The accident occurred during the second day of open testing on a track that was resurfaced over the summer. Regan Smith -- driving the No. 88 in relief of Earnhardt -- turned the fastest lap of the session at 186.143 mph, which was quicker than the fastest lap turned Wednesday, 184.900 by Greg Biffle. Both speeds easily eclipsed the track record of 180.856 set in 2005 by Matt Kenseth -- a mark that's almost certain to fall in Cup qualifying on Friday. Tony Stewart lost an engine Thursday, but it was not the one the reigning series champion planned to use in competition this weekend.

Hamlin's top speed was 12th-fastest of the day. His crash was hard enough that Clint Bowyer, who was running behind Hamlin at the time of the accident, took note.

"I was pulling on the race track and I saw him," Bowyer said. "He was sideways way, way early and I was trying to figure out what the hell was going on, and then I saw him get on the apron and he was in trouble, man. He hit hard -- real hard."

In the care center, Hamlin admitted to doctors that he felt some dizziness after the crash. He told reporters that it's not usual for him to feel sore, or for his jaw to feel stiff from clenching, after a hit of that magnitude. "But this was the first time I really kind of got dizzy," he said. Even so, he said he felt better than a 2008 crash at Talladega where he blew a tire, suffered what he called a slight concussion, and ended up in the hospital getting an MRI.

"This one, I feel much better," he said. The feeling Thursday was "just bell rung," he added. "Just typical hard hit, ring-your-bell type thing. You get jarred around, you feel a little out of it for a second. But everything came back."

Hamlin said he was honest with doctors in the care center about how he felt after the crash.

"The medical staff can't do their job unless I can tell them what's going on," he said. "They might as well not be here if I was going to tell stories and give a false sense of security to them. I'm honest with them. I knew that I was fine. I just had my bell rung, and let them do their jobs from there on out. Their job was to assess, say let's come back and look at you in an hour, and then we'll clear you. That's what they did."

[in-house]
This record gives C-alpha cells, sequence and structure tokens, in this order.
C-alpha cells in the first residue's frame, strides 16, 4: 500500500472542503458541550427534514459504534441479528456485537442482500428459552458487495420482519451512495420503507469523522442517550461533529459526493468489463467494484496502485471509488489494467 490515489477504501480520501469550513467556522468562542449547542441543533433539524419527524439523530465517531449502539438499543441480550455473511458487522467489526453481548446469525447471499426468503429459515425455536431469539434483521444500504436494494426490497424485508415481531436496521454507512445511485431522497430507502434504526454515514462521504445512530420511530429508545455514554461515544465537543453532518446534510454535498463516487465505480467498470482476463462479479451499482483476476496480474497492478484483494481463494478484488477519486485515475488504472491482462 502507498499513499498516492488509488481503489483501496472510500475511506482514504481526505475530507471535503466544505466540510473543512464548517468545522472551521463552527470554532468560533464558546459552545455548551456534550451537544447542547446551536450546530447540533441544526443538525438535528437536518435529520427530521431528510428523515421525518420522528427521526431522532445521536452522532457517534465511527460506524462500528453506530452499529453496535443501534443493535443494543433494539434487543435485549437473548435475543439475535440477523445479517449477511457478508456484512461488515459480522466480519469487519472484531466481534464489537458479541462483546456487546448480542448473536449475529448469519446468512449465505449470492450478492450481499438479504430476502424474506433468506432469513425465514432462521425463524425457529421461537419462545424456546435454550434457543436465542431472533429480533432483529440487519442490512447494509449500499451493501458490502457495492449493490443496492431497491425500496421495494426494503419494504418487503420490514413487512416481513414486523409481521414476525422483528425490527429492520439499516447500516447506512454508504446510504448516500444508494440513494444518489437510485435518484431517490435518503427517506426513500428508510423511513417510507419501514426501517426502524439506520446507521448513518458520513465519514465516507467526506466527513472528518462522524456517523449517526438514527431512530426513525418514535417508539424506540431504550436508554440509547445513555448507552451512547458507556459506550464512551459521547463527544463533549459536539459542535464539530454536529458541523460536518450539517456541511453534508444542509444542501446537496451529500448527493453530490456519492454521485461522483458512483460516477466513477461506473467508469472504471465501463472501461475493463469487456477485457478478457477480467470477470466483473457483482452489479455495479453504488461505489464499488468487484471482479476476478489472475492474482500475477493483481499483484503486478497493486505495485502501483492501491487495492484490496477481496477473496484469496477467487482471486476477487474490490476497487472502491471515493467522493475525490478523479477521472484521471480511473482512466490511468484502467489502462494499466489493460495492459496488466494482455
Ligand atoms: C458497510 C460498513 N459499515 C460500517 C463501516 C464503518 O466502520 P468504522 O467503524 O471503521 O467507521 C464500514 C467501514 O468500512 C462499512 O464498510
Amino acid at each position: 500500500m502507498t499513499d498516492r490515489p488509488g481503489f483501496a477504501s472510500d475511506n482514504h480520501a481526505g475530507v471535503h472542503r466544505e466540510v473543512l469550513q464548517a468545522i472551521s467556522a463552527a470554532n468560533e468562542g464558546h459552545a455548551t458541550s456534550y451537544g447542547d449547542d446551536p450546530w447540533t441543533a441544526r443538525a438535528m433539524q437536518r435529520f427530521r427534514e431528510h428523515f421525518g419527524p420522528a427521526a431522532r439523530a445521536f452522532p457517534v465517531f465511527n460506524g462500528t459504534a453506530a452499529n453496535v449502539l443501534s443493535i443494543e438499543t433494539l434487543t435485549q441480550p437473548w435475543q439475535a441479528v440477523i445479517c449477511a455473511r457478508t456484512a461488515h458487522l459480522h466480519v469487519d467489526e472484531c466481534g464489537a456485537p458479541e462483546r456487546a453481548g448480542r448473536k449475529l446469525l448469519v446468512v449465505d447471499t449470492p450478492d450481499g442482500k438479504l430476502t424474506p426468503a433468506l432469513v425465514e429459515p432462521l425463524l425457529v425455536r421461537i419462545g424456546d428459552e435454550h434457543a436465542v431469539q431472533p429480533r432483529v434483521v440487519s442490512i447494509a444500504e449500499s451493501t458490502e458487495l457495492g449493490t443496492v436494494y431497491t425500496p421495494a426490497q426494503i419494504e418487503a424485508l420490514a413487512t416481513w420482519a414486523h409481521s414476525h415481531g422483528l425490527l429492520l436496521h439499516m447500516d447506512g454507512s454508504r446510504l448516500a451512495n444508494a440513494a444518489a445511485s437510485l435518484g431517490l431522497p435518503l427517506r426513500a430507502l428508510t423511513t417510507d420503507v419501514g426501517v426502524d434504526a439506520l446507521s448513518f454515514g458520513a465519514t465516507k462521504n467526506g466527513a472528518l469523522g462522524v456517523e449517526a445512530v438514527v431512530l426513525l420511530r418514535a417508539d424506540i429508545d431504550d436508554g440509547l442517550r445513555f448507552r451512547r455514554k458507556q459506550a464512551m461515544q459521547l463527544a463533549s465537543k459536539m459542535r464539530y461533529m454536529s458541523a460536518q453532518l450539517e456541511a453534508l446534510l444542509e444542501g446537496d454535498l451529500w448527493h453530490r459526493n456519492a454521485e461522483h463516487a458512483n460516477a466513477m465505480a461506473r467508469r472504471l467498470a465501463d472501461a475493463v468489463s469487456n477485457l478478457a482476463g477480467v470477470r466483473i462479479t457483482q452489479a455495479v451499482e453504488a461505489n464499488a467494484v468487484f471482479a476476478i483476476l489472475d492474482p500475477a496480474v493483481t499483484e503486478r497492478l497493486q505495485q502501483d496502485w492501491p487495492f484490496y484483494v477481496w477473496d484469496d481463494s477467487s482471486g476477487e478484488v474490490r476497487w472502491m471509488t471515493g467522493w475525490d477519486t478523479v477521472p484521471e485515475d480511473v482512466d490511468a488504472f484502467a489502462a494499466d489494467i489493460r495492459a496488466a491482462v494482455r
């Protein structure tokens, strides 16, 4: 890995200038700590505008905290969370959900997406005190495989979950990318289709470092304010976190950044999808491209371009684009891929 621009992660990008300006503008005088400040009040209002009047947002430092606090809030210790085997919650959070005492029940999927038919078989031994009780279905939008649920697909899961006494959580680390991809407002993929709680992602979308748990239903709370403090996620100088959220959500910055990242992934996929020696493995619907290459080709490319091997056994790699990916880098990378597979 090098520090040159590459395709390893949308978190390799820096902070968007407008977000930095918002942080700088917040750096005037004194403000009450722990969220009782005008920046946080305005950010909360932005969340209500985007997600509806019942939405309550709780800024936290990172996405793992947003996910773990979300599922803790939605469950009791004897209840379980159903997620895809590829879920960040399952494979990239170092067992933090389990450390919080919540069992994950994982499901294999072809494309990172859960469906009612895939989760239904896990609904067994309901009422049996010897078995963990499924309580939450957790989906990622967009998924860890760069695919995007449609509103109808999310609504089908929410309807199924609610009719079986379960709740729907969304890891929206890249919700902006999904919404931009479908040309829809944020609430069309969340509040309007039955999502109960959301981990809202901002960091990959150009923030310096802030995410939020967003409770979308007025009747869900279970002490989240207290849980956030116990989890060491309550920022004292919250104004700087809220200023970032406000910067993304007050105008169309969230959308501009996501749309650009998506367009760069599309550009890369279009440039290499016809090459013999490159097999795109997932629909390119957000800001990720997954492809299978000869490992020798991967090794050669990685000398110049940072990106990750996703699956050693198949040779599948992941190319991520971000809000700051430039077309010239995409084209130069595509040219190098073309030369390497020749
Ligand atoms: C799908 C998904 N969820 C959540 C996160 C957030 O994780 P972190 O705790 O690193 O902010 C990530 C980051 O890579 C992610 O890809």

The one-hour wait period was also a first for him, Hamlin said, although follow-up with care center personnel is not.

"They reevaluate with me [after] each wreck, through text messages to ask how you're doing and everything," he said. "But, simply because of the speed of the impact, I think that they were just trying to be safe in asking me how I felt. I was honest with them and said I was a little dizzy. They said, 'well, come back in an hour and we'll make sure you're OK.' A lot of it was my car wasn't going to be ready for an hour anyway, so it just made sense to come back and make sure we're all good."

Even so, Hamlin admitted he probably wouldn't have gone to the care center on his own, had officials not suggested he do so. Earnhardt's recent admission has raised awareness of concussions throughout the sport, even though drivers still seem reticent to pull themselves out of the car if they're not feeling right. Earnhardt himself confessed to competing at less than 100 percent for a few weeks after his first concussion.

"I don't know if you're going to have drivers voluntarily step out of the car," Hamlin said. "That will be the continued challenge of it. No matter how you feel or anything like that, you're not going to want to step out of your car. I think that [Earnhardt] was generally worried for himself and knew how he felt. He made the decision evidently to pull himself out. I don't think drivers will treat it any different. I think they'll do the same things they've been doing."